they’re going to be on this team, and they welcomed
them with open arms because I don’t know when they
were freshmen that they were treated the same way,
and I think they had an idea, when we’re seniors we’re
not going to be like that. We’re going to take them in
and we’re going to teach them and we’re going to love
on them and we’re going to make them feel welcome
and a part of this team, and they knew that they
needed to because they’re good. They’re very
talented, and we needed them in the lineup.
It was such an important part of our success. The
seniors owned this team. They did it right, from Paris
Townsend helping us get involved as a team, and Erin
and Kady, Kelsey Stevens, Tori Nirschl, they all kind of
bonded together and said, let’s see what we can do
with this group and leave a legacy and teach them the
right way, and we would not be here without them
doing that, no question.
ERIN MILLER: I think as a senior class, what we
wanted to do was create a new atmosphere, and no
matter what the outcome was going to be at the end of
the year, we wanted this team to know that this is how
a team is supposed to feel, especially with this young
class. We knew they were going to be imperative to
our success, so bringing them in and making them feel
like a part of this group as soon as we could was our
ultimate goal.
I think obviously a championship is the icing on the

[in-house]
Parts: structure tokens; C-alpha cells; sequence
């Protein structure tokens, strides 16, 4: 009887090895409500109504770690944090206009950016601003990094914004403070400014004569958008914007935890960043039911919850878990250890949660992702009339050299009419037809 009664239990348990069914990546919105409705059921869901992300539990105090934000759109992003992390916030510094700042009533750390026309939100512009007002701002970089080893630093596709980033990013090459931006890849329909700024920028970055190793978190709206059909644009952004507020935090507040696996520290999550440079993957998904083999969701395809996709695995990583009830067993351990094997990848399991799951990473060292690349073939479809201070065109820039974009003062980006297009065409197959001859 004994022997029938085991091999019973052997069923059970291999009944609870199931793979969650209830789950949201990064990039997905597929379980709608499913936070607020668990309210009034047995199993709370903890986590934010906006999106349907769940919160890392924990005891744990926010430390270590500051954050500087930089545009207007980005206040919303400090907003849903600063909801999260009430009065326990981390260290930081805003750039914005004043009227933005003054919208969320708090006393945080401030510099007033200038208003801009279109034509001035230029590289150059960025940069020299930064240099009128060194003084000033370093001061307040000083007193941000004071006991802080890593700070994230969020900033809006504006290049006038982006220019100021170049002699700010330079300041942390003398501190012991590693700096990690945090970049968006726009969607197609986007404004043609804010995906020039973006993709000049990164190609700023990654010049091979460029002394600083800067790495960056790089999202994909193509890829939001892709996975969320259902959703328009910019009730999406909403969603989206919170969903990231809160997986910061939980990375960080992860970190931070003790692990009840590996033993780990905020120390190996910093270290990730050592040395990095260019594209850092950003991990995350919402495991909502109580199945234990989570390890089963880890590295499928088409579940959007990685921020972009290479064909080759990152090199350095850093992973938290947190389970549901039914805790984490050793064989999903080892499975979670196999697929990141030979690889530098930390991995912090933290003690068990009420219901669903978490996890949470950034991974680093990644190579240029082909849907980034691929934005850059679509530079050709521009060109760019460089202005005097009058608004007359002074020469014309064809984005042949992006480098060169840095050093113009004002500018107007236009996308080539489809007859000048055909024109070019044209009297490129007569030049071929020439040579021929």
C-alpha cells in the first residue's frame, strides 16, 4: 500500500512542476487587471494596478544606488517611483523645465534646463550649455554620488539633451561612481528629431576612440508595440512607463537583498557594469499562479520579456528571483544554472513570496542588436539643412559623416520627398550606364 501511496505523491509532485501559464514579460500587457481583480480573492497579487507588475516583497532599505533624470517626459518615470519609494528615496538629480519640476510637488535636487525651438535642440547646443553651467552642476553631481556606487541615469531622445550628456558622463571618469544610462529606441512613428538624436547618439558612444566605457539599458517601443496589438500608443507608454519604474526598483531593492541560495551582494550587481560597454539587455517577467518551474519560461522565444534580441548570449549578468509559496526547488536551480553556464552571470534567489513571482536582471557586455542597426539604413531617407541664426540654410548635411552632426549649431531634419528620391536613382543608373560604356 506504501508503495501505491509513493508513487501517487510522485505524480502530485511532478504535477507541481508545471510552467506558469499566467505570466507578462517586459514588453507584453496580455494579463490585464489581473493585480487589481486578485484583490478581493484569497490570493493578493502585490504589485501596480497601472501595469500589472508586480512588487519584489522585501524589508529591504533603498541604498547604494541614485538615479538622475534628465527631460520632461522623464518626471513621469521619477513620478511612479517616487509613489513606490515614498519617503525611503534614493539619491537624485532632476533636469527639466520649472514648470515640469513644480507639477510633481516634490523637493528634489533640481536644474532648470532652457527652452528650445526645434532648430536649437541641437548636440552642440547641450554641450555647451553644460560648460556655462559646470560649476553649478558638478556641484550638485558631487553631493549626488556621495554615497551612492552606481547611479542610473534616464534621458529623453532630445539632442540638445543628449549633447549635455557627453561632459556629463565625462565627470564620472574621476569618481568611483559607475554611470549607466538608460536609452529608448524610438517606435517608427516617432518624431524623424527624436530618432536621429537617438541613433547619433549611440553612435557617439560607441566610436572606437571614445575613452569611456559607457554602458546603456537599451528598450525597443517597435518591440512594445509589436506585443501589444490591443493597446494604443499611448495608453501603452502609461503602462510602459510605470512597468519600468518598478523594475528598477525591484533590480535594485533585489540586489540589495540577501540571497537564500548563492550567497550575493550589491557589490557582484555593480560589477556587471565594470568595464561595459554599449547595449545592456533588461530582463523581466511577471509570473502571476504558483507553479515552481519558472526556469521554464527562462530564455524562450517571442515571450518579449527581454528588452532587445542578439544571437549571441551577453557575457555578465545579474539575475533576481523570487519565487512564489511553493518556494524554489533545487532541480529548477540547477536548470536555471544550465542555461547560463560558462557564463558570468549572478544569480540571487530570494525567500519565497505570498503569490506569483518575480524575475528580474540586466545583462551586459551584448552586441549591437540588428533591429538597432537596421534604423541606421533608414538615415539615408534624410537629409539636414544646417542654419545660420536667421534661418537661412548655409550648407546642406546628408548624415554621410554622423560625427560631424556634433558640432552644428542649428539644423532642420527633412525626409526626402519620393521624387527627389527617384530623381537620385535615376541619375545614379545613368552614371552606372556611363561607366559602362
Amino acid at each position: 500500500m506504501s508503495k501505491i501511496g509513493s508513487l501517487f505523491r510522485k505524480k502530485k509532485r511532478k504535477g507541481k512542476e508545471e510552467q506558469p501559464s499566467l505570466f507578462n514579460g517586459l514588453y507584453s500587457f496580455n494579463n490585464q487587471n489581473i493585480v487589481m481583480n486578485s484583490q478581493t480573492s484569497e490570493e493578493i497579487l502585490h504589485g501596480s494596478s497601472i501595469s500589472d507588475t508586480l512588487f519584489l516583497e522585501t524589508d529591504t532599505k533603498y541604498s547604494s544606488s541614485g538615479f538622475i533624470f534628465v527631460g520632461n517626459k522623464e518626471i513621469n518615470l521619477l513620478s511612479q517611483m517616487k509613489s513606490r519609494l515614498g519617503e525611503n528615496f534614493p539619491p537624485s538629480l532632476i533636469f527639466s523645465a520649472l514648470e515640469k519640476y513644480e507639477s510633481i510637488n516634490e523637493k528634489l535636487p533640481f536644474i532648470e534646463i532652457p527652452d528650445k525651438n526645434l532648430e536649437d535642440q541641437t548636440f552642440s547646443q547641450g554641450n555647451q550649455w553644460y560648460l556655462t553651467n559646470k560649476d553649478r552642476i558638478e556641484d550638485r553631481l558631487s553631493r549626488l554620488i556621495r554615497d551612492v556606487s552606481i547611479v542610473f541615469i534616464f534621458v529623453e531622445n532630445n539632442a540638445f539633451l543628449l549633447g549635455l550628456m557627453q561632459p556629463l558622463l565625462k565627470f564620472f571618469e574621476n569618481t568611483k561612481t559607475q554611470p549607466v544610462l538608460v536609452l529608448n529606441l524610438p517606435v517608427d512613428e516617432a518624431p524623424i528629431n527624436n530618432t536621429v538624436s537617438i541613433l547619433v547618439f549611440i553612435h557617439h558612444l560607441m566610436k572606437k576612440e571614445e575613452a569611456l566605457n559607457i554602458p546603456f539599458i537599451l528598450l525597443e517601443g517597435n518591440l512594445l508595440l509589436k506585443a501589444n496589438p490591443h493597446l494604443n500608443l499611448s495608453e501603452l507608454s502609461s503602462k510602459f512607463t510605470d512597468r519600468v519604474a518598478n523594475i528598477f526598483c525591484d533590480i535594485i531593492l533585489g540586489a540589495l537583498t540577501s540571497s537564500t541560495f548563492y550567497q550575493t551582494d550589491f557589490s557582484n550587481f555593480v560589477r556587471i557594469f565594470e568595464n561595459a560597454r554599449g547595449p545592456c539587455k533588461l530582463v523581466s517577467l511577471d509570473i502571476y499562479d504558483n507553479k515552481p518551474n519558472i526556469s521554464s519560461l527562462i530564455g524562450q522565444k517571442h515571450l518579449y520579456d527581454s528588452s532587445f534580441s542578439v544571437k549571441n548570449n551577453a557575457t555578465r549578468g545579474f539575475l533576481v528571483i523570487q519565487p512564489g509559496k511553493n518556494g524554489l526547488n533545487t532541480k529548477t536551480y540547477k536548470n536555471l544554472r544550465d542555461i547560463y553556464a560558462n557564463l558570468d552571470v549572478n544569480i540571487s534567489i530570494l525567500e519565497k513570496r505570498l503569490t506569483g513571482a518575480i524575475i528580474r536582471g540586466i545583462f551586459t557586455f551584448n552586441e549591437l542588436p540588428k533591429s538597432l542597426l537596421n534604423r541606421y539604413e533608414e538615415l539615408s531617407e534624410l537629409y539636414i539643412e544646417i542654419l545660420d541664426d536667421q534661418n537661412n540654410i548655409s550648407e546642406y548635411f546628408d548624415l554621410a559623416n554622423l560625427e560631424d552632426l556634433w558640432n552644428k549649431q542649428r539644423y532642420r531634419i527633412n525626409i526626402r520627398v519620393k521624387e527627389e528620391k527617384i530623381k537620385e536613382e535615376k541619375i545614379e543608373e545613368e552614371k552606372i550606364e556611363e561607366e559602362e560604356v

cake, but our goal was really to create a new tradition
of this is how Sooner softball lives. We’re a unit. We
live and die together, and I think we succeeded with
that.
Q. Erin, I just want to ask, against Kansas, your last
loss before this series, you said it was laborsome.
I think everybody watches you now and doesn’t
feel that way about this team. What changed?
What did you guys do to make it more fun, make it
more enjoyable to be out there on the field?
ERIN MILLER: I think this whole year we’ve really
focused on letting our personalities shine, having fun,
playing loose, playing free (laughter), so I think that has
really been something that we’ve clung to was just
being ourselves no matter what the situation is. That
was really the talk before this game was don’t change
who you are; that’s how we got to this point. We went
back there, and I think that’s just who we are. That’s
how this team lives.
Q. Lea, nobody knows about a pitching
performance better than the catcher, so if you
could take us through Paige’s performance today,
and if you could take us through the RBI single,
that would be great.
LEA WODACH: Yeah, Paige (Parker), just from
Monday to now just watching film, we worked a lot with
Coach Lombardi, us and the pitching staff and broke
down their swings just from Monday to today. We